Britain is “open to outsourcing”, Cameron tells India

Britain is “open and progressive” in its attitude towards outsourcing, David Cameron said while on a state visit to India today. His remarks come after the Indian government expressed concern that a cap on immigration to the UK may harm Indian businesses including IT services providers.

The prime minister added that the government is not opposed to outsourcing its own IT contracts. “We are reviewing contracts, we are looking at what we pay for the services we have received,” he said. “It is like any other business.”

Cameron made the comments while visiting the Bangalore campus of Infosys, the Indian IT industry’s second largest company. In a speech there he said that enhancing trade links between Britain and India would create more jobs for both countries.

“I want to see thousands more jobs created in Britain, and of course thousands more in India through trade in the months and years ahead,” he said. “This is the core purpose of my visit. This trip is a trade mission, yes, but I prefer to see it as a jobs mission."

Last month, India’s minister for commerce and industry Anand Sharma said that “business leaders, professionals and other institutions” had expressed concerns that a proposed cap on immigration from outside the EU would harm their interests. “Though we understand the United Kingdom and European Union regulations,” he said, “the regime has to be investor friendly and must not come in the way of free movement of investors and professionals.”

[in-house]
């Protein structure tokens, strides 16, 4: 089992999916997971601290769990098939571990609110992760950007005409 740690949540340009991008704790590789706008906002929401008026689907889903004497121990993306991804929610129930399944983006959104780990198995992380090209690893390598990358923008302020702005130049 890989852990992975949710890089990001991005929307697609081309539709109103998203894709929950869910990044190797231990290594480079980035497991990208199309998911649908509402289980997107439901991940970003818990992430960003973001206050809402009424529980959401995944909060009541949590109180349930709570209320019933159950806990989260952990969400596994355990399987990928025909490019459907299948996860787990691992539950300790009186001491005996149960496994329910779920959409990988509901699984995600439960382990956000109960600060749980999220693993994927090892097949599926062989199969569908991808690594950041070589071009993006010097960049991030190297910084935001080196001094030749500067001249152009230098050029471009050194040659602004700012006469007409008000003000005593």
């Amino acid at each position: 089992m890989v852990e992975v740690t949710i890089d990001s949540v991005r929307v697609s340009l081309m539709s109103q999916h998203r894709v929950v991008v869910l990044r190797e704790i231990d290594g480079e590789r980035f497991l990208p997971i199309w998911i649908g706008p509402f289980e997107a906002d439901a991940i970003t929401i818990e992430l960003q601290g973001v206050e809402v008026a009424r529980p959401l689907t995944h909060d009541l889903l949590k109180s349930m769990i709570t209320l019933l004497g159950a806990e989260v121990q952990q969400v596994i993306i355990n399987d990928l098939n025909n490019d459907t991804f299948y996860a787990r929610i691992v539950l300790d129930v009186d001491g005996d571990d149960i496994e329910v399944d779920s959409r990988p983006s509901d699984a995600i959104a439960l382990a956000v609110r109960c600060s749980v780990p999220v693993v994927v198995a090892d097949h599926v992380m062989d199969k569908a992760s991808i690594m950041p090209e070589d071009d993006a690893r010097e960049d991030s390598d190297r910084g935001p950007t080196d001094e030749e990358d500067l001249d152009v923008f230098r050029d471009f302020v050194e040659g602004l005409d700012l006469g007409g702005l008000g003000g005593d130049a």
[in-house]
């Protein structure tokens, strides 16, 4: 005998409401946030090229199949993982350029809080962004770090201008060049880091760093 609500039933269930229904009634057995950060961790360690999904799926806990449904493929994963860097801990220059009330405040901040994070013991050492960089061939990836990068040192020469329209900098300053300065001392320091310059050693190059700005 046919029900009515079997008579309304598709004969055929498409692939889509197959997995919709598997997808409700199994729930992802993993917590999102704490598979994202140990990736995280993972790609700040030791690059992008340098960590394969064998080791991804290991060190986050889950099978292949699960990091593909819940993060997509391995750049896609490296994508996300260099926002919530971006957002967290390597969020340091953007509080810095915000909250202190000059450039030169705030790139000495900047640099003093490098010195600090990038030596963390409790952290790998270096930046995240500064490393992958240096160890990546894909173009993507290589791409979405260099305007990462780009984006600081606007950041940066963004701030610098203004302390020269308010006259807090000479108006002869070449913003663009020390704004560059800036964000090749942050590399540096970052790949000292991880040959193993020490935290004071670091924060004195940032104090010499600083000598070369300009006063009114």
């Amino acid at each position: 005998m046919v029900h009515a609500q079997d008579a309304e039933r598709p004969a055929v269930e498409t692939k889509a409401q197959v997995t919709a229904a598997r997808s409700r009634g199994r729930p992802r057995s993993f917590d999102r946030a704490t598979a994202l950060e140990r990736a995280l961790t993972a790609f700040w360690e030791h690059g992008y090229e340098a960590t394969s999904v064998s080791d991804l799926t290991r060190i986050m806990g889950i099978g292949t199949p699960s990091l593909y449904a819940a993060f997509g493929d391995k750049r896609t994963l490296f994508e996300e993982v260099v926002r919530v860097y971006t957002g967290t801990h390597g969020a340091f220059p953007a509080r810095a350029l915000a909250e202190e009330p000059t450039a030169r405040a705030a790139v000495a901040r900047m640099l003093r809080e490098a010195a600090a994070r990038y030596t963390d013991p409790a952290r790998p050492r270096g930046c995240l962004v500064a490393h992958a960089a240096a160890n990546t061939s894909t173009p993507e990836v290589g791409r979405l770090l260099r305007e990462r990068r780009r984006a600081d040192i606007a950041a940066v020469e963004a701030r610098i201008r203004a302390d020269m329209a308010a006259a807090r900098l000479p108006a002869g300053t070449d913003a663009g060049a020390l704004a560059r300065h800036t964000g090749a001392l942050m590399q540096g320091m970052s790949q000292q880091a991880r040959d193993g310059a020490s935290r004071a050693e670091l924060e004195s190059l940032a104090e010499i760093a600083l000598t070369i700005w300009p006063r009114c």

In an inteview with BBC Radio 4 today, Cameron said that “we’re consulting as widely as possible about our immigration arrangements but let me be absolutely clear I want to see … the level of net immigration into the UK come down to the tens of thousands.”

According to government figures, there are 90,000 people working in the UK employed by Indian companies.

Pete Swabey

Pete Swabey

Pete was Editor of Information Age and head of technology research for Vitesse Media plc from 2005 to 2013, before moving on to be Senior Editor and then Editorial Director at The Economist Intelligence...

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